Once our family sang a Maori song at church. Kia kaha. It went down a treat, and for a wee while I felt like I was part of this special elite group.
I never really connected as a Maori at high school. I said I didn’t want to be tagged as one of the smokers and drop outs. Its kind of sad, but that’s really how I saw it. Looking back, I wonder if I was too busy being ‘Christian’ to be ‘Maori’, and whether I thought that the two identities were mutually exclusive, or at least too difficult to mesh. It was unknown territory. It was ground that I didn’t feel steady on (I mean, the extent of my reo was prettty much ‘Kia ora’ and ‘whanau’ and ‘kai’) and I was a pretty awkward hongi-er. I preferred the solid turangawaewae of being teachers pet, eldest sibling, ticking all the boxes on the ropes I knew by heart.
Like many others before me, my university years signalled a change. For the first time in my life, I was an individual. Not a Harris. Not the big sister. Not the A+ student. Not the house captain. Nobody knew me, or expected from me, it was like a fresh start. I don’t think I realised it at the time, or really appreciated it. To be honest, it felt a lot more scary and uncertain than it did exhilirating. I felt lost in a world where everyone else seemed to be confident and sure of where they were going and what they wanted from their life. I felt more like I had nothing left.
Now, I don’t want to waffle on with rubbish about ‘finding myself’ and ‘inner peace’, but I guess my uni years were the perfect time to figure out some stuff. I signed up for a hip hop class,joined the gym, volunteered with disabled people, played some soccer, and started to learn Te Reo. I remember being on the marae one night and thinking “I feel like I belong here”, which was strange because I hadn’t really felt like that before in a traditionally Maori setting. And strange because it was right – of course I belonged. I was one of ‘them’.
What I was noticing was that in some strange way there were layers to my identity. At one level there was this underlying truth. Abosolute. I am Māori. I am European. There’s no changing that because my whakapapa tells the story. Māori 1 begat Māori 2, Pakeha 1 begat Pakeha 2...and so the list goes on, until somewhere down the chain...on a beautiful mountain named Taranaki, Māori 156 and Pakeha 893 begat me (Talking about my birth here, I would never go into details about my conception, even if I knew them). It’s in my blood.
There’s a layer above this where I am shaped by the past, I walk on the paths that have been laid down for me by my tipuna (ancestors). Whether I agree with their decisions or not, I live in a New Zealand that has been molded by them, and it would be silly not to acknowledge that. It doesn’t mean I have to be tied down to the past, but that in order to move forward, I have to look back and recognise where I (we) have come from.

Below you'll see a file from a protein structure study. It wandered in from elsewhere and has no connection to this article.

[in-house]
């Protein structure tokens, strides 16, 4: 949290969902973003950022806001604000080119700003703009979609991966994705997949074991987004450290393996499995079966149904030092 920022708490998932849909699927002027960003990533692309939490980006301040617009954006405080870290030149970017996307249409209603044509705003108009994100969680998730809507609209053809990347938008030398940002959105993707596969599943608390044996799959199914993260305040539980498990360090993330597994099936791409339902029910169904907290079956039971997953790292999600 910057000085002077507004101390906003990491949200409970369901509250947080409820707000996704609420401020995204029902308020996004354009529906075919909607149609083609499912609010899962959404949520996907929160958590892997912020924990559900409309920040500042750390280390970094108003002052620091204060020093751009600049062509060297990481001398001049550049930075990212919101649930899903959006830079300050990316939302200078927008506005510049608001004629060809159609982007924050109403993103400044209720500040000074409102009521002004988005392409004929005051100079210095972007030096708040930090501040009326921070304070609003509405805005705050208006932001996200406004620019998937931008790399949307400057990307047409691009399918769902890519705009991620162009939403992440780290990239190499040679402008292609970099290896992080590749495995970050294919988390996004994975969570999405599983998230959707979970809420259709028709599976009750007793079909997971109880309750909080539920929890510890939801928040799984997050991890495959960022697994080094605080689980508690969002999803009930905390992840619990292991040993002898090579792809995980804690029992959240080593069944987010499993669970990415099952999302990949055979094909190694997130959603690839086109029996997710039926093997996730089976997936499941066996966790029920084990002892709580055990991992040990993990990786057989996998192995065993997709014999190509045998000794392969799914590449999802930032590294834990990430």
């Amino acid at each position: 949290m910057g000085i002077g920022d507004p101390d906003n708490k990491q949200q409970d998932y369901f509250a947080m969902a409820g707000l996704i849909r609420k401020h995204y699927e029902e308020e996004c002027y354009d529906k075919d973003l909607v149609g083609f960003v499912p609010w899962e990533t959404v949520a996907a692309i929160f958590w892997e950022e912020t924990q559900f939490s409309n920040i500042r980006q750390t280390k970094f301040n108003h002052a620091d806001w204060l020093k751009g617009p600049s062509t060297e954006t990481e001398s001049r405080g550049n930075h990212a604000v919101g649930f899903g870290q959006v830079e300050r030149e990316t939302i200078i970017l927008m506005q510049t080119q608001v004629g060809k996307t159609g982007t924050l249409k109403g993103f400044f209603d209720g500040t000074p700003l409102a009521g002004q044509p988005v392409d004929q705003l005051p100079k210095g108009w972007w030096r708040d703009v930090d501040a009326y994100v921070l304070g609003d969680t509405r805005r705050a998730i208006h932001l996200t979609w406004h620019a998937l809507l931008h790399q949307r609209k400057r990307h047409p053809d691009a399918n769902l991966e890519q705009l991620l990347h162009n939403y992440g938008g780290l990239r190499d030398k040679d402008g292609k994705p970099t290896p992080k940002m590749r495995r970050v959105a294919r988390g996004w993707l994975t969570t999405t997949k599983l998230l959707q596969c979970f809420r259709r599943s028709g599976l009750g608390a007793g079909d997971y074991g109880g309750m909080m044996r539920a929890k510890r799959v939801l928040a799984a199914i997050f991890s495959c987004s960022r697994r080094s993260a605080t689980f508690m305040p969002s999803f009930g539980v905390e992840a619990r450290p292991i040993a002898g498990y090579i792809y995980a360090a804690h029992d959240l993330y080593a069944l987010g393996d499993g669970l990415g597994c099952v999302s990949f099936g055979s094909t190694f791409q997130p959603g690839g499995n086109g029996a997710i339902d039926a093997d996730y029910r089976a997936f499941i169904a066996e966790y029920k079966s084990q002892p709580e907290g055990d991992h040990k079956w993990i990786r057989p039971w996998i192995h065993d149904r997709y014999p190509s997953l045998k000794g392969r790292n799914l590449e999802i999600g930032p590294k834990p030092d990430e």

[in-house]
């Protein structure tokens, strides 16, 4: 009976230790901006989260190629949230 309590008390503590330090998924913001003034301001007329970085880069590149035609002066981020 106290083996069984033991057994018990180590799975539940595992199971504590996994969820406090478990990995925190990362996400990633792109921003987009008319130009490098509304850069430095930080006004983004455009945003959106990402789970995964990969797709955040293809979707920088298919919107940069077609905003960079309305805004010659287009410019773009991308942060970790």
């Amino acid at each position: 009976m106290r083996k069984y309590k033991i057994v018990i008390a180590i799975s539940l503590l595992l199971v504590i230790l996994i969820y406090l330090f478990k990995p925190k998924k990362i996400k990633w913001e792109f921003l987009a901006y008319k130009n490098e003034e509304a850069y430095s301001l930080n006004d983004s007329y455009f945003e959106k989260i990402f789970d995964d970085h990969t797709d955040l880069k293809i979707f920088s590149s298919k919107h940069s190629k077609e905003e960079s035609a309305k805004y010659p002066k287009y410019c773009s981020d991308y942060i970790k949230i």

Above this layer is yet another. A layer of my own choice. Where I can stand and look at my whakapapa, my biological roots. I can look at those who have gone before me – those of my own flesh and blood, and those who shared only a common humanity - and glean from their lives, experiences, errors and triumphs. I can choose to what extent I will allow these layers to affect my beliefs, my outlook, my whanau values, the way I see myself, my community, and the world around me. The way I speak, and present myself, the things I pursue, the taonga I treasure.
This is the layer I’m still trying to figure out. A layer I think many of us are still trying to form. What does it mean for me to be a Maori/Pakeha New Zealander in the 21st Century? Today it means that I stem from a strong and beautiful heritage. There are peoplethat I hope to be more like, and there are others who remind me that this world is not perfect. My place in this world, my value is not determined my belonging to a specific group, and yet at the same time, my connection with diferent groups, whether it be my family, my extended whanau, or my ethnic group is what reminds me that I am not in this world on my own. There are things about different cultures which remind me of different aspects of God, of life and the world.
Each of these three layers are different, and often it is only the third layer that is really obvious to people. For most of us kiwis, the first two layers are probably quite similar. For me, I want to make sure that there is consistency between the layers, that what the world sees reflects my whakapapa, the roots that I have come from. I want to preserve that which is good and precious which has been handed down from generation to generation to me. And I want to leave something for the future of NZ that demonstrates the fullness of where we have come from.
If my writing is jumbly,rambly and incohesive, it is probably a true reflection of my mind. This isn’t an easy topic to write about given that my thoughts are still forming. Fumbling, scraping baby thoughts. Usually I like to let things simmer into a flavoursome, full and more identifiable mix before I serve them up for public consumption. But I guess I want to acknowledge that this is an important thing to think about, even if, like me you don’t have anything new or intelligent to say just yet. Because this is our country. This is us.
“E kore e ngaro nga tapuwae i nga wa o mua, he arahina ke tatou ki te huarahi nei, me hangaia e tatou ano.”
We can never erase the footprints of our past, they lead us to the path of the future we carve for ourselves.